Using OneNote for Genealogy

Using OneNote for Genealogy

It’s the end of Genealogy Do-Week 2 and I have to admit, I got a little off-track. Week 2’s theme is “Back to the Beginning” and covered the topics of interviews and setting research goals. The good thing about the do-over is that you can be a hybrid, either following the program exactly as it is laid out, or modifying it to meet your needs. I didn’t need to do interviews and I have my goals written down, so my ‘back to the beginning’ tasks centered around organizing. Organization has become an underlying personal theme as I have years of work in various states of disorganization. It will take a long time for me to get things in a better state.

One of my distractors this week was the discovery of Microsoft OneNote. I have been an Evernote user for quite some time but I have to admit that OneNote is more appealing visually and has some great features. If you have never used OneNote, here are some of the features I like the most:

  1. It is structured like a real notebook, something I am use to;
  2. It is a Microsoft product so the learning curve was fairly quick;
  3. It is better than a physical notebook because I can easily add pages or rearrange sections, based on my needs;
  4. It allows me to link data between sections and pages so I only have to capture the information once;
  5. It allows me to copy webpages, photographs, and other documents into my page and then add additional notes or information;
  6. It feeds my creativity by letting me color code;
  7. My notebooks are available on all my devices
  8. It is free!

OneNote is very popular among genealogists and I spent time reviewing YouTube videos and reading blogs in order to learn how others use it. I even joined a Facebook Group specifically for using OneNote for Genealogy. While there is a lot of information to be found, it’s hard to digest. Before I can understand a system, I have to understand how it is used, and most of us have our own styles. I am also a visual learner, so seeing a picture tells me a lot more than words. I did get some great ideas, however, and have put together a prototype of my virtual notebook, which I share below.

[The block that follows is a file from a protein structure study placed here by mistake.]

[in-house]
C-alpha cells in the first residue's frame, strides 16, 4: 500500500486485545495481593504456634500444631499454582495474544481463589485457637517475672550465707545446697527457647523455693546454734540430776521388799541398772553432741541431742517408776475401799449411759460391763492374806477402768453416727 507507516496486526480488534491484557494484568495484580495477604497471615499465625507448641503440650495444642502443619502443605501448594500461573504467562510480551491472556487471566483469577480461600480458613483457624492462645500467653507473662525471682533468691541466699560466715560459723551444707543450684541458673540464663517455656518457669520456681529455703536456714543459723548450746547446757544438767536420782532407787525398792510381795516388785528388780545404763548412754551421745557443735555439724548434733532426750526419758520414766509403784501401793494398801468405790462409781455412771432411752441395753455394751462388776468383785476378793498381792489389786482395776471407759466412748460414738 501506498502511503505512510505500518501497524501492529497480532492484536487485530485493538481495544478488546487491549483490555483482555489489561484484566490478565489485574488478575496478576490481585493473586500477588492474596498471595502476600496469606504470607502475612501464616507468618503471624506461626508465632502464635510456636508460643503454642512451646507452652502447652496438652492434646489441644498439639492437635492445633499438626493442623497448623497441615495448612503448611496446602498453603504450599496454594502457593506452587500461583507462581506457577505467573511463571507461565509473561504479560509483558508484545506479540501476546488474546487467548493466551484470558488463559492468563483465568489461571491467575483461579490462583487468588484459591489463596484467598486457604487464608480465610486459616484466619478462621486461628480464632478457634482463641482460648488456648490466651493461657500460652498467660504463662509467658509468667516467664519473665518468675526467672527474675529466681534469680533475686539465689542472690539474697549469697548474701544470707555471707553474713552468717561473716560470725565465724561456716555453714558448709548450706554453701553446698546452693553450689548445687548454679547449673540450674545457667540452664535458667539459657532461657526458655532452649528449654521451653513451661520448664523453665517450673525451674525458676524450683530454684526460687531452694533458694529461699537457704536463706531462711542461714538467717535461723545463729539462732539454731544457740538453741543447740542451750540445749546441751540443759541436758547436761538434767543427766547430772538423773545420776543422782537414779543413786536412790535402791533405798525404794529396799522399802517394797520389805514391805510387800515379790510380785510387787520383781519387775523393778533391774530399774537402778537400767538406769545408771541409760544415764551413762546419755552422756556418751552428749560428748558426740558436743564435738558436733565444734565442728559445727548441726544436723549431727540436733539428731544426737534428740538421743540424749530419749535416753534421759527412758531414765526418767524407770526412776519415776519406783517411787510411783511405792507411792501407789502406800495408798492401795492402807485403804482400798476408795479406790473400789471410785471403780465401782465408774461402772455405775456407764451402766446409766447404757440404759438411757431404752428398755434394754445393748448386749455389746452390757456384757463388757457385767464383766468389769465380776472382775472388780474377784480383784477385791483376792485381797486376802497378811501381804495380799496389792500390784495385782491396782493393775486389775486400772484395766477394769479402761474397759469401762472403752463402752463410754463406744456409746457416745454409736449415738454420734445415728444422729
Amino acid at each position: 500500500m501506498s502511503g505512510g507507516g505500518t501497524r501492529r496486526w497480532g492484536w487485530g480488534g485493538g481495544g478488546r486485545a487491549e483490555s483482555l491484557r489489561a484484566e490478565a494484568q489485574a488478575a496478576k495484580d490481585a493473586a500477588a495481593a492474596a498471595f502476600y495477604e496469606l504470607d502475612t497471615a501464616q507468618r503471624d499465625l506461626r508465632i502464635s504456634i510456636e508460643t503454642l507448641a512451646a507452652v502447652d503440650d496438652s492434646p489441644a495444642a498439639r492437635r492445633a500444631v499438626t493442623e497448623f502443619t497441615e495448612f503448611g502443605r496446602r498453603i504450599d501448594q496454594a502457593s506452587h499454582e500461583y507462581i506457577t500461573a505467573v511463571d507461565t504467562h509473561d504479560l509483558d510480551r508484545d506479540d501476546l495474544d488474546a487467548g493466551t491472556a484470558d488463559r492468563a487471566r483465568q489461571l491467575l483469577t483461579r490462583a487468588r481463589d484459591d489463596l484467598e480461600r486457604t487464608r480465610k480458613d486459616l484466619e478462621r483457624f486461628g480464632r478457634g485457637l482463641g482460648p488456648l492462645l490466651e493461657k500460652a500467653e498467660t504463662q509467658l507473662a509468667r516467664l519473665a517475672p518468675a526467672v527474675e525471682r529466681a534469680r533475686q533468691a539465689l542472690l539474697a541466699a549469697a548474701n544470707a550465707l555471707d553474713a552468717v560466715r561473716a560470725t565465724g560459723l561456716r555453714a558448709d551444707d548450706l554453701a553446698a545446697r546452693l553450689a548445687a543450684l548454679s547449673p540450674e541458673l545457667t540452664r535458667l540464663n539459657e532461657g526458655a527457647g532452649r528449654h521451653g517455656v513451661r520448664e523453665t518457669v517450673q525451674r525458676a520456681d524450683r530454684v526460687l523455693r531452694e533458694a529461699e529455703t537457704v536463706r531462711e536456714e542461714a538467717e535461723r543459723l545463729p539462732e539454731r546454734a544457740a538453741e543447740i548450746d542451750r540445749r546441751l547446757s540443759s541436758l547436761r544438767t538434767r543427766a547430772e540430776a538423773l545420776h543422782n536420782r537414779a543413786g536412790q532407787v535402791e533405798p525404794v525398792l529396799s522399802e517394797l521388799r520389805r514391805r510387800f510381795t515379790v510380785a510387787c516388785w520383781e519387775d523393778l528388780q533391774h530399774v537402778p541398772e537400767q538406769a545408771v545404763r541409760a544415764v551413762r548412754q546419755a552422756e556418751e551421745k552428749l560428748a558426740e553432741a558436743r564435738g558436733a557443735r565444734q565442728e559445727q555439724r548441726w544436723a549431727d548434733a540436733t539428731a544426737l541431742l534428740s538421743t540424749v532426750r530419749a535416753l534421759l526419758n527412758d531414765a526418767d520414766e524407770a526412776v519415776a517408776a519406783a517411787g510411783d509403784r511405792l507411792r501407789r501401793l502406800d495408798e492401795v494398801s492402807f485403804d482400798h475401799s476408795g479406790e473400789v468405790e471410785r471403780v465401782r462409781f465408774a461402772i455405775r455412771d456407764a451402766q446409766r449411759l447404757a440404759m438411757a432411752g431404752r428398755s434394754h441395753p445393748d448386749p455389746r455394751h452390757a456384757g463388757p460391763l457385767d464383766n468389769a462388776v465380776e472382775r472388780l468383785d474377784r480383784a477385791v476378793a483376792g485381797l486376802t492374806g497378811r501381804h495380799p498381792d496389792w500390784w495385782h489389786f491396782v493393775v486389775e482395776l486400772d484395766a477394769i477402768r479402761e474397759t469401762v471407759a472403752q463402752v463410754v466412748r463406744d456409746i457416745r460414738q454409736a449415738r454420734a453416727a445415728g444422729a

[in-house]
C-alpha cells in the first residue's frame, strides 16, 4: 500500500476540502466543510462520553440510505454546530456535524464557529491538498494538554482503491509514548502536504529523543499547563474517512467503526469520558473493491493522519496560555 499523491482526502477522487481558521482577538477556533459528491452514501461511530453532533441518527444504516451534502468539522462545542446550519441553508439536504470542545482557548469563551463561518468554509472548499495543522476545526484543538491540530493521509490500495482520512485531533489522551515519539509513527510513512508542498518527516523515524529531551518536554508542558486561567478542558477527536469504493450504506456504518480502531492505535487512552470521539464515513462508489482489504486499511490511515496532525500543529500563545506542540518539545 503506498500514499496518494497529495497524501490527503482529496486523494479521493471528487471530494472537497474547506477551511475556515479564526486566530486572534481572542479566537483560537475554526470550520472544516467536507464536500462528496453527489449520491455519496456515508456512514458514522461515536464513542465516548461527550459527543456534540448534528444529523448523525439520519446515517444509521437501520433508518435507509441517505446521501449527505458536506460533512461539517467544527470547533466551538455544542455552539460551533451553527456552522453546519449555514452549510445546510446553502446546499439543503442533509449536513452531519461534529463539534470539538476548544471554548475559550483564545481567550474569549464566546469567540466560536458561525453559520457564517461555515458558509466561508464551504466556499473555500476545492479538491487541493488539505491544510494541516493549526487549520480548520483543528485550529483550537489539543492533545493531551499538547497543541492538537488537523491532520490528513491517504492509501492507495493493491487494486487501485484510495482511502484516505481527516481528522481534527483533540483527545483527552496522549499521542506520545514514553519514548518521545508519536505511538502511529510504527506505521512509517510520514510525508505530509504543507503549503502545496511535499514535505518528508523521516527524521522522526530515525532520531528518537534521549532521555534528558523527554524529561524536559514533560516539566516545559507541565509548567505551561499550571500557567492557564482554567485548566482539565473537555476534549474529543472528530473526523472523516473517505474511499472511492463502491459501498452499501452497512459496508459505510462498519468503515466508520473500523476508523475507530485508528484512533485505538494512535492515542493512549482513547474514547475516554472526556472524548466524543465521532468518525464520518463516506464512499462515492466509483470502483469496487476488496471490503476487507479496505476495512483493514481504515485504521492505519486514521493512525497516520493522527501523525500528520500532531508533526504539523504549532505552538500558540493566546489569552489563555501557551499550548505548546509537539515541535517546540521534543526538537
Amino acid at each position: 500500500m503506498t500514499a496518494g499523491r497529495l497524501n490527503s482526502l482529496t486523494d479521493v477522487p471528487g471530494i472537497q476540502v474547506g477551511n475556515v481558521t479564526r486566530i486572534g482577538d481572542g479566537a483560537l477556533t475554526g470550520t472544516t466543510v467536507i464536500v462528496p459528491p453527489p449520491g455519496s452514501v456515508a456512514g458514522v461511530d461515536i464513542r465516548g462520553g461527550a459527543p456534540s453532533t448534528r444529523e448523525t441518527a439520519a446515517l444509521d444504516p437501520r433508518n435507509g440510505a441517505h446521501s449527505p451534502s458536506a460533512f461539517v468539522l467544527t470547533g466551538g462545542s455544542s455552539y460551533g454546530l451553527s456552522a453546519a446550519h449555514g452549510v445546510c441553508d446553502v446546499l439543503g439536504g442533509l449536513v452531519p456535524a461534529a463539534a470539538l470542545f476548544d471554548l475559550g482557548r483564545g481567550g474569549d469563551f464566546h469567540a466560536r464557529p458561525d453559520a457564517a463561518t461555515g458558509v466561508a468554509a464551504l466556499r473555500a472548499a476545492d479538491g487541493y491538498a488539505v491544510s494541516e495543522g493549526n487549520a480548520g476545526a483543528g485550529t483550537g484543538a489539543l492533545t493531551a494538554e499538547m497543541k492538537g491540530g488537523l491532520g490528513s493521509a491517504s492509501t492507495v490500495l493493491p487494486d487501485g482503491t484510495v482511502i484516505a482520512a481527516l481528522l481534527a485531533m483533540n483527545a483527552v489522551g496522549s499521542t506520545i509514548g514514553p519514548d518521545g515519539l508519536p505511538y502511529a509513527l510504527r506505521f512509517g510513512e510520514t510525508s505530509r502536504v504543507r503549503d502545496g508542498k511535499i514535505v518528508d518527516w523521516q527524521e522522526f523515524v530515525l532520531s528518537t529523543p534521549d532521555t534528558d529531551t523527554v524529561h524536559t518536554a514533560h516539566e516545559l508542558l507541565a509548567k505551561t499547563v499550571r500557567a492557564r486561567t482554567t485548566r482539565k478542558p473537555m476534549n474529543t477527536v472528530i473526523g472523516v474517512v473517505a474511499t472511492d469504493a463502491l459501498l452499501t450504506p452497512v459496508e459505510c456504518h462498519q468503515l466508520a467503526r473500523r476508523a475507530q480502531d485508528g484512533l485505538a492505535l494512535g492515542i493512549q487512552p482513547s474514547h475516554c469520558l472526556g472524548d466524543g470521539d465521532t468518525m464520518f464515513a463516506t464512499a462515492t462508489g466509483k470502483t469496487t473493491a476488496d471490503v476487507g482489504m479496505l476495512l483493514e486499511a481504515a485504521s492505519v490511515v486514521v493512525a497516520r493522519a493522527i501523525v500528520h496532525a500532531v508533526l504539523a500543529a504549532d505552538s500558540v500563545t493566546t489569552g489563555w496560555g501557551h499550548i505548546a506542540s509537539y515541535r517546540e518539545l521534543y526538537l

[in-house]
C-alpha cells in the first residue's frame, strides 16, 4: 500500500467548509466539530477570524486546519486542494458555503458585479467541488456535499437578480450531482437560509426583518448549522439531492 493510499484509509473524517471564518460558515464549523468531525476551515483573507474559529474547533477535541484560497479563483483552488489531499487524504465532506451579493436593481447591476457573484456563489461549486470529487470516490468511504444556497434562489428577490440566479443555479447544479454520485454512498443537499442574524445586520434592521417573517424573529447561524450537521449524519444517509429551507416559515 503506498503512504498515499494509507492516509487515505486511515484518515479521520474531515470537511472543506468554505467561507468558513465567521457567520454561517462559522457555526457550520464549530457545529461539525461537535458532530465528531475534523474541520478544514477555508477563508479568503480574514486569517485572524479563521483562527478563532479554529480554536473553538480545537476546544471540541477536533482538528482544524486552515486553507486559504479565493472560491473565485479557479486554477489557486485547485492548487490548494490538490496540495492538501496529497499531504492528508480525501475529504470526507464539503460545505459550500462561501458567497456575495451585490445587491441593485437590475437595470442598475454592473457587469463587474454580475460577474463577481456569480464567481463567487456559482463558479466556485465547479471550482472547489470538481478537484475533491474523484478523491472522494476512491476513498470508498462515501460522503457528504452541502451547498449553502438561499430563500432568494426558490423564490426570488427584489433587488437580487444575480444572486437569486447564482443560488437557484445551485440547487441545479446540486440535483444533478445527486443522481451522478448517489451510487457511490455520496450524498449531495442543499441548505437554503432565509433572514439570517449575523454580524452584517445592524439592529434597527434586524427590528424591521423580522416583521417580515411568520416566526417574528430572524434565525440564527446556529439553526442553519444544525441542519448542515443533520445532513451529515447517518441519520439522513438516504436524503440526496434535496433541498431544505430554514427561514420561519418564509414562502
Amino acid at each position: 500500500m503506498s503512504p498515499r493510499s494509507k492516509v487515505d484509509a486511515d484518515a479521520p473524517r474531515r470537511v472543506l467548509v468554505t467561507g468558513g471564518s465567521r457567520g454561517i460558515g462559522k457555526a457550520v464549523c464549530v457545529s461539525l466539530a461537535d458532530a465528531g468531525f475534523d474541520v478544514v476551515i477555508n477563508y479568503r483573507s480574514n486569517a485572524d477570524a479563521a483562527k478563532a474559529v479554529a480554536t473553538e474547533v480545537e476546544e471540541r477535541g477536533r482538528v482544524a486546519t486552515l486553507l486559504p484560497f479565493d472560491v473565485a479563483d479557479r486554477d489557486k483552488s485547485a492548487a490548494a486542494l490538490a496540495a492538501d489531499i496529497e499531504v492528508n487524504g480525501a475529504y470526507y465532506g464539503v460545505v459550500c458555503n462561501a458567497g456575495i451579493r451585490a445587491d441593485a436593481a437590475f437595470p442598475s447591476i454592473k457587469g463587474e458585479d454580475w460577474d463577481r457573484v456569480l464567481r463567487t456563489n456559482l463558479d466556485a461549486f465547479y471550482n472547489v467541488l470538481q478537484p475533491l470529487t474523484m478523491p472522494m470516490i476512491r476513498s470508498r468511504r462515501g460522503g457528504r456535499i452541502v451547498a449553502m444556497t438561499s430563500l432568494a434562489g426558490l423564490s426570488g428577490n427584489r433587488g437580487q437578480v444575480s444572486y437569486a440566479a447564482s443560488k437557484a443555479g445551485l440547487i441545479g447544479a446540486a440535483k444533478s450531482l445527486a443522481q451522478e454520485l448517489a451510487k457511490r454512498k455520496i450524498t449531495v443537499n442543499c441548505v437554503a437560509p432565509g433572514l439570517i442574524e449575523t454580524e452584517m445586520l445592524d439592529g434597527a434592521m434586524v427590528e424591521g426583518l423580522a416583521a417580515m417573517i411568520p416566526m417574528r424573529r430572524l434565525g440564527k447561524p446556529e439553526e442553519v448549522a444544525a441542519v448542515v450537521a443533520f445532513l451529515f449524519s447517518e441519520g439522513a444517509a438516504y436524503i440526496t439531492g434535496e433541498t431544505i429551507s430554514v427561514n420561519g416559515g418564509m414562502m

Notebooks and Tabs

One of my bad genealogical habits was not keeping everything related to a family in a single notebook. I realized just how bad a habit this was as I was going through my old papers that needed filing. I noticed I would find one page of the notebook for one family and a second page for an entirely different one. Needless to say, this was a haphazard approach, one that I look to correct by setting up notebooks by Surname.


My tabs reflect categories of information I want to keep about my chosen surname, and the good thing is I can expand tabs to my heart’s content. So far, I have a Surname Index, which will link to my individual ancestors; a tab for research plans, which will most likely be by individual; a tab for my direct line and a second tab for my indirect line; a tab for a Location index (which will include the places the family lived) and a task tab that will include all outstanding tasks to be worked on.


Individual information will be stored on pages and grouped under the ‘Direct Line’ tab or the ‘Indirect Line’ tab. This is the method I use in my physical notebooks. Females will be listed under their father’s page until they are married. After marriage, they are listed under their husband. Sexist, I know, but I don’t have a better solution.

This is how the individual pages within the section may look.


This is it so far. I feel good that in the span of a week I was able to learn how to use OneNote and set up the foundation for my notebook. The Internet is full of information on using OneNote for Genealogy. If you are interested in learning more, see the link below. It is a blog that goes into quite a bit of detail and allows you to actually see pages in OneNote.

There is also a Facebook Group devoted to OneNote called ‘OneNote for Genealogy’

Until next week….


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